freedom of speech and of the press
There is no inherent right in the individual to voice his thought in public speech or in writing.
When a man becomes articulate he must answer to the State and, if he be a Catholic, to the Church.
Consequently, the State and the Church may regulate the public expression of thought.
Speech and writing must first of all correspond to the truth; and after that they must be governed by justice and charity.
Where the rights of others to reputation are concerned, an individual is not always free to publish even the truth.
Laws of libel should probably be more, rather than less, stringent.
Also, though an assertion not involving the reputation of another may be true, its publication may be inexpedient in the light of the common good.
For instance, the broadcasting of sexual facts when children are listening in may be inadvisable.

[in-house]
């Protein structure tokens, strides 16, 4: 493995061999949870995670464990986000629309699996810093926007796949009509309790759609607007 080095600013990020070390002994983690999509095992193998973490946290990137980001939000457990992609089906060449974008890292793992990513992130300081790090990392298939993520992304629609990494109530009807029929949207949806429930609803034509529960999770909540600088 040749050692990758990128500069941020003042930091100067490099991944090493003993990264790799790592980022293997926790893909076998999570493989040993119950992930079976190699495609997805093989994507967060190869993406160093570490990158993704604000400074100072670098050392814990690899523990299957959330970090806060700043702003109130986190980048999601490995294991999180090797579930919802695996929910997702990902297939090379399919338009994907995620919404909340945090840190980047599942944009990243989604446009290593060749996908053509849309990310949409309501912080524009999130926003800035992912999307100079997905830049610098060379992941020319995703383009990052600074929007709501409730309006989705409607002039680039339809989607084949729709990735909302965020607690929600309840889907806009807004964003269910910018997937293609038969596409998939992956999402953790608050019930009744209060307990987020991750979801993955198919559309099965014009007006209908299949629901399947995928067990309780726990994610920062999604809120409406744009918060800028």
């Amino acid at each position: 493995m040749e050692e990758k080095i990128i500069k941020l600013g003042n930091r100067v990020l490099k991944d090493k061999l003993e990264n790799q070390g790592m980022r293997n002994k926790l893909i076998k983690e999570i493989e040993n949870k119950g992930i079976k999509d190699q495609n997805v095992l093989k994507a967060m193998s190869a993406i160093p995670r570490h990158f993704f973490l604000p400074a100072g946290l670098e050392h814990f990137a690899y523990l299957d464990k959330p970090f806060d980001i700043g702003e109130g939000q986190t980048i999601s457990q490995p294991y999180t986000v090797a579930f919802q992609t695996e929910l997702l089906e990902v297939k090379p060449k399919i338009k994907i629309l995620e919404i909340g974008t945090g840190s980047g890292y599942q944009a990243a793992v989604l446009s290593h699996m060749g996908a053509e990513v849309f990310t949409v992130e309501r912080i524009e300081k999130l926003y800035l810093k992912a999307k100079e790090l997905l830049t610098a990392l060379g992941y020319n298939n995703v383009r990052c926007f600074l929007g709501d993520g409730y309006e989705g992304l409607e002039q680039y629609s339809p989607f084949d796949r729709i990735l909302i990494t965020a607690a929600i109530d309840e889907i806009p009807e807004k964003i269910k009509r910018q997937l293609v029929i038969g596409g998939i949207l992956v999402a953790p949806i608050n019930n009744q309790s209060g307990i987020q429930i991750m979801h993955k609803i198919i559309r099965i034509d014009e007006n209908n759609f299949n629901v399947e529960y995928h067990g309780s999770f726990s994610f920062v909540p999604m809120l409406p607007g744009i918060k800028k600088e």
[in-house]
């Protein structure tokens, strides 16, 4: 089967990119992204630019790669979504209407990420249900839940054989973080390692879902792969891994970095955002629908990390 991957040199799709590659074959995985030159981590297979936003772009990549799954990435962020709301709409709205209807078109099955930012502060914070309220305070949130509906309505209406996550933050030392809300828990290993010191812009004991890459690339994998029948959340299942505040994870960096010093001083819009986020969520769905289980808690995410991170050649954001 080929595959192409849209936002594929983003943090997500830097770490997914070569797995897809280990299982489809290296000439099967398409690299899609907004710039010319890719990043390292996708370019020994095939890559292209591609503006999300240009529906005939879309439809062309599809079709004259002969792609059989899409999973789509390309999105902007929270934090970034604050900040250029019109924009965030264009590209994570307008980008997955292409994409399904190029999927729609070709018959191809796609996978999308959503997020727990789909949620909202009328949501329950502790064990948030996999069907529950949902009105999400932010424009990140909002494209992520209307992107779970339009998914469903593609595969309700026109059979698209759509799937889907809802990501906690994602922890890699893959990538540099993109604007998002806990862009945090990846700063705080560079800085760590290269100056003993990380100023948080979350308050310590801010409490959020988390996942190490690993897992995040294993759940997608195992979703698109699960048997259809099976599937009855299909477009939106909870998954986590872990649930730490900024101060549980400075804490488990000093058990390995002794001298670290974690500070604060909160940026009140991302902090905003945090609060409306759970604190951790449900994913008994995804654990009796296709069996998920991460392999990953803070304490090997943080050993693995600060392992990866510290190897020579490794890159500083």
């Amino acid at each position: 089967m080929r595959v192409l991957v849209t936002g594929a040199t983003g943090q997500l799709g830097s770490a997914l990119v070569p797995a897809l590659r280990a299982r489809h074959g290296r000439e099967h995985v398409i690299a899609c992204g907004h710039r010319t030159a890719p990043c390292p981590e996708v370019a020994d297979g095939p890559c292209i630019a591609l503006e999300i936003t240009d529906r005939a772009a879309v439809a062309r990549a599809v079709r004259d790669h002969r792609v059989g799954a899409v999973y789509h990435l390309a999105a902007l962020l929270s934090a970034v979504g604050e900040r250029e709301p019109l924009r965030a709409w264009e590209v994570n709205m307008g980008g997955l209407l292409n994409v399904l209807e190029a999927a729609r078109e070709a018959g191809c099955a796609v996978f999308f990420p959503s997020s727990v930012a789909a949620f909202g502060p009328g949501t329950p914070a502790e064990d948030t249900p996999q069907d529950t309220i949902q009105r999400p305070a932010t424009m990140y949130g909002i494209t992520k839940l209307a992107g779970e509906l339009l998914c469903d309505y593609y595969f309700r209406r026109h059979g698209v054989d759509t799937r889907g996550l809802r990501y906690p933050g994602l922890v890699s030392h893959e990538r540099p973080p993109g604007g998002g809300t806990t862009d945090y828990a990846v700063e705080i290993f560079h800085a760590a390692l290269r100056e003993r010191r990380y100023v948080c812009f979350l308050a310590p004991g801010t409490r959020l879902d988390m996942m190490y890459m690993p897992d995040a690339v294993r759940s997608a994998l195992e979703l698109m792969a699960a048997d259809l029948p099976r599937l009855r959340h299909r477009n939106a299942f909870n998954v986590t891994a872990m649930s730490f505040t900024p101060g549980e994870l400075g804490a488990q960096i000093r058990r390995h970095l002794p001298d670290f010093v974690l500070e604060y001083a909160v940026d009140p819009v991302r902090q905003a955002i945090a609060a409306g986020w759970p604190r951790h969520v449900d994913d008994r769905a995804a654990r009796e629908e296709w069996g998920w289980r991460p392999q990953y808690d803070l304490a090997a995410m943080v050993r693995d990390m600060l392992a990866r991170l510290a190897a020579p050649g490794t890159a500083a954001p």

Both Church and State have a right to censor the speech and the writings of their subjects.
This right, however, should be exercised with great care.
Censorship may lead to spreading information in ways doing more harm than would the open discussion of such facts; and the suppression of open discussion may lead to underground discontent resulting in ultimate revolt.
Particularly in the political field, where there is usually room for difference of opinion, freedom of speech and of the press is likely to act as a safety valve, and be the lesser of two evils.
Progress frequently comes from the clash of opinions.
Governments, civil and ecclesiastical, may wisely adopt something of God's tolerance.
New Catholic Dictionary